Qantas delivered a record operating profit of just over AUD1 billion for the 12 months ended 30-Jun-07, up almost 54% on the previous year. The result was also ahead of its last official profit upgrade in Mar-07 (of the three upgrades in the past year) to around AUD940 million.
Qantas was also out of the blocks quickly for fiscal 2007/08, predicting that operating profits would be around 30% higher than the 2006/07 result, or AUD1.34 billion - which is a 9% upgrade on the AUD1.23 billion forecast by the carrier in Mar-07.
According to Qantas, the first six weeks of 2007/08 were “very strong” for all flying businesses, while forward bookings “are equally buoyant” through to the end of the calendar year.
Qantas now sits on a cash pile of AUD3.4 billion and announced a healthy dividend and a share buy-back of approximately 10% of outstanding shares. The buyback will amount to a reduction of capital of over $1 billion.
But the airline stopped short of announcing details of its planned restructure of its Frequent Flyer, Freight, Fleet and Holiday divisions. “Potential new ownership structures and strategic acquisitions” for these units, as part of a programme to unlock their value, would be announced during the current financial year.
Jetstar was pivotal to the result, earning an operating profit of AUD112 million in 2006/07 “from routes that in 2003/04 Qantas either lost money on or realised a very small profit”, according to Qantas CEO, Geoff Dixon. Overall, Jetstar is estimated to have contributed AUD250 million in operating profits to the Qantas bottom line over the past three years.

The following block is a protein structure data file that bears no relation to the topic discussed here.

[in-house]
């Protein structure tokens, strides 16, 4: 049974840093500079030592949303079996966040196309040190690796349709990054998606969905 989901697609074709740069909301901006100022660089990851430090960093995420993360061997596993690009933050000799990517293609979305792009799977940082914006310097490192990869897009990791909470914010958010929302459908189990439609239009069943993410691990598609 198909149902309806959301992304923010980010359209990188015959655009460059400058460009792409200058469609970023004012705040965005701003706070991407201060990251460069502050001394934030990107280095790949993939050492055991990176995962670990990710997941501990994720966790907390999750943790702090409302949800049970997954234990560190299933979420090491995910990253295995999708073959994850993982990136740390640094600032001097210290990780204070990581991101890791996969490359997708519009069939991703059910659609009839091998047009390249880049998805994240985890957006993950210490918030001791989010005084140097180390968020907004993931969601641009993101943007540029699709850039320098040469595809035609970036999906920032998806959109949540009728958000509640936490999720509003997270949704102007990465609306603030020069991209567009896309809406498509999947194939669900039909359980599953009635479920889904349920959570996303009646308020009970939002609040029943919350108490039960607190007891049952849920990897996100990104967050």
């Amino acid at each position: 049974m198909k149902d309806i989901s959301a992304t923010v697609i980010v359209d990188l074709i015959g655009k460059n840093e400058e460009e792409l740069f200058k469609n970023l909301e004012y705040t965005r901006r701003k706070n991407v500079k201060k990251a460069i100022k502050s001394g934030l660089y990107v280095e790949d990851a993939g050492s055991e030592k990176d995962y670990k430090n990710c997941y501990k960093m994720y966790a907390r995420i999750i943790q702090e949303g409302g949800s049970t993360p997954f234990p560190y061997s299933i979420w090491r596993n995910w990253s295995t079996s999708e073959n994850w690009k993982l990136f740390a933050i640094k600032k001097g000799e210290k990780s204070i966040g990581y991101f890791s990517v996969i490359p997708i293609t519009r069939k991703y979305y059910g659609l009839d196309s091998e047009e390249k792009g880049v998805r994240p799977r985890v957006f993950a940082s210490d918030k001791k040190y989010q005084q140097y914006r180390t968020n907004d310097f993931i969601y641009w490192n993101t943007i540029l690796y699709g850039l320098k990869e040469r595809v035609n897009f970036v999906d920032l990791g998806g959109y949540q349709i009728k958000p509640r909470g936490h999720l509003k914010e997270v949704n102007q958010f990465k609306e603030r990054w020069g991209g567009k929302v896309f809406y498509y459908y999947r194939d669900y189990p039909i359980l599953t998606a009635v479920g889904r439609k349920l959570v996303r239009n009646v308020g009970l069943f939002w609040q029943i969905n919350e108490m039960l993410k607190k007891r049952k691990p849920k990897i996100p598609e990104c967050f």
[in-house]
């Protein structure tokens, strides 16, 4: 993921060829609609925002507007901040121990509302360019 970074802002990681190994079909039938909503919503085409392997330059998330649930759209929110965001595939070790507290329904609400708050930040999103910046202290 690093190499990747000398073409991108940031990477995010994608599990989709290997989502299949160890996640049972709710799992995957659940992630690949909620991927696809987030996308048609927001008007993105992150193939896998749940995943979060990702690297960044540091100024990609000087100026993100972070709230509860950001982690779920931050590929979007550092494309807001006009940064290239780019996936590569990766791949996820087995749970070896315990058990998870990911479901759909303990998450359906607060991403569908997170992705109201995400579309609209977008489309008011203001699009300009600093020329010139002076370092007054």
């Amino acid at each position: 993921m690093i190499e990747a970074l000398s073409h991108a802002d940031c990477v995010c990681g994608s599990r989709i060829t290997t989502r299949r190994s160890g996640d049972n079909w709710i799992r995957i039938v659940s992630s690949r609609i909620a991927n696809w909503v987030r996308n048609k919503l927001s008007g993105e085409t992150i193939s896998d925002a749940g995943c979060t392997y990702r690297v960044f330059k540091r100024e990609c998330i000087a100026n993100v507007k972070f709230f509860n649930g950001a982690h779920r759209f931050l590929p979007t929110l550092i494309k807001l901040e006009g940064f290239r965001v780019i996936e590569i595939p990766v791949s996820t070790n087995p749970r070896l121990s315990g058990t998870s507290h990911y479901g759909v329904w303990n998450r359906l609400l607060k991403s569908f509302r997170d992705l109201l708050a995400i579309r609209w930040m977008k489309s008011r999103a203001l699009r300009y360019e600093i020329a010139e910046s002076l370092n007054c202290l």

The result was also aided by the “robust” economic environment, domestically and internationally, with high levels of demand in both business and leisure markets leading to a 6.9% yield improvement and a 2.9 ppts improvement in passenger load factor to 79.9%. Unit costs also improved by 1.9% following a further AUD753 million in efficiencies achieved by the Sustainable Future Programme.
Dixon foreshadowed rising competition in the coming 12 months, in the form of rising Middle East hub carrier capacity, new LCC entrants in Tiger Airways and AirAsia X, as well as the commencement of trans-Pacific services by Virgin Blue towards the end of 2008. However, Qantas is very well placed to weather these competitive impacts, with its strong balance sheet and highly successful two-brand strategy.